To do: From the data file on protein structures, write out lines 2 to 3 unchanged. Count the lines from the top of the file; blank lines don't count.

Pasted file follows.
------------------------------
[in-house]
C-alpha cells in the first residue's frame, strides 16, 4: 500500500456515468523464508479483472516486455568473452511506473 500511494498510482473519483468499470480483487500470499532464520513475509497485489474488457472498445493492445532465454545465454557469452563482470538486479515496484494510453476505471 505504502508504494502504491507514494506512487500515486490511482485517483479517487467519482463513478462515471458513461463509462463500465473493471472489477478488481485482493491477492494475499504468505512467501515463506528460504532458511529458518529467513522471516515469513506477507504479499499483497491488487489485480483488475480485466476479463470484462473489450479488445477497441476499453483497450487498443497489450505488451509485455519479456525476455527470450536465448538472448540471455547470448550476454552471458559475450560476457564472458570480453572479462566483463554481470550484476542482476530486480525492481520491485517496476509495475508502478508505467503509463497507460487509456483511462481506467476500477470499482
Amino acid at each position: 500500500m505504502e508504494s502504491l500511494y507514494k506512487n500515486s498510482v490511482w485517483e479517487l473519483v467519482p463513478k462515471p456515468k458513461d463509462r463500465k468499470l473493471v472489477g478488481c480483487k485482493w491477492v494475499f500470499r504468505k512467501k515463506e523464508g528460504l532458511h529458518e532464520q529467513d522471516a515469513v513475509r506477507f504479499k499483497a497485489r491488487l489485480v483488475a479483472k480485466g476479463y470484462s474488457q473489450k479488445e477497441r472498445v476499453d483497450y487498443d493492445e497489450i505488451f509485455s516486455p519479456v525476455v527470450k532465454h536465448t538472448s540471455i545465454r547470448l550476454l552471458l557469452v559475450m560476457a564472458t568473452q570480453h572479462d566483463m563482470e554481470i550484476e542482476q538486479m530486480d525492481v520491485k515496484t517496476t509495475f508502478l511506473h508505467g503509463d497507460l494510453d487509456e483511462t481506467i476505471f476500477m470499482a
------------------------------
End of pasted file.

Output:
C-alpha cells in the first residue's frame, strides 16, 4: 500500500456515468523464508479483472516486455568473452511506473 500511494498510482473519483468499470480483487500470499532464520513475509497485489474488457472498445493492445532465454545465454557469452563482470538486479515496484494510453476505471 505504502508504494502504491507514494506512487500515486490511482485517483479517487467519482463513478462515471458513461463509462463500465473493471472489477478488481485482493491477492494475499504468505512467501515463506528460504532458511529458518529467513522471516515469513506477507504479499499483497491488487489485480483488475480485466476479463470484462473489450479488445477497441476499453483497450487498443497489450505488451509485455519479456525476455527470450536465448538472448540471455547470448550476454552471458559475450560476457564472458570480453572479462566483463554481470550484476542482476530486480525492481520491485517496476509495475508502478508505467503509463497507460487509456483511462481506467476500477470499482
Amino acid at each position: 500500500m505504502e508504494s502504491l500511494y507514494k506512487n500515486s498510482v490511482w485517483e479517487l473519483v467519482p463513478k462515471p456515468k458513461d463509462r463500465k468499470l473493471v472489477g478488481c480483487k485482493w491477492v494475499f500470499r504468505k512467501k515463506e523464508g528460504l532458511h529458518e532464520q529467513d522471516a515469513v513475509r506477507f504479499k499483497a497485489r491488487l489485480v483488475a479483472k480485466g476479463y470484462s474488457q473489450k479488445e477497441r472498445v476499453d483497450y487498443d493492445e497489450i505488451f509485455s516486455p519479456v525476455v527470450k532465454h536465448t538472448s540471455i545465454r547470448l550476454l552471458l557469452v559475450m560476457a564472458t568473452q570480453h572479462d566483463m563482470e554481470i550484476e542482476q538486479m530486480d525492481v520491485k515496484t517496476t509495475f508502478l511506473h508505467g503509463d497507460l494510453d487509456e483511462t481506467i476505471f476500477m470499482a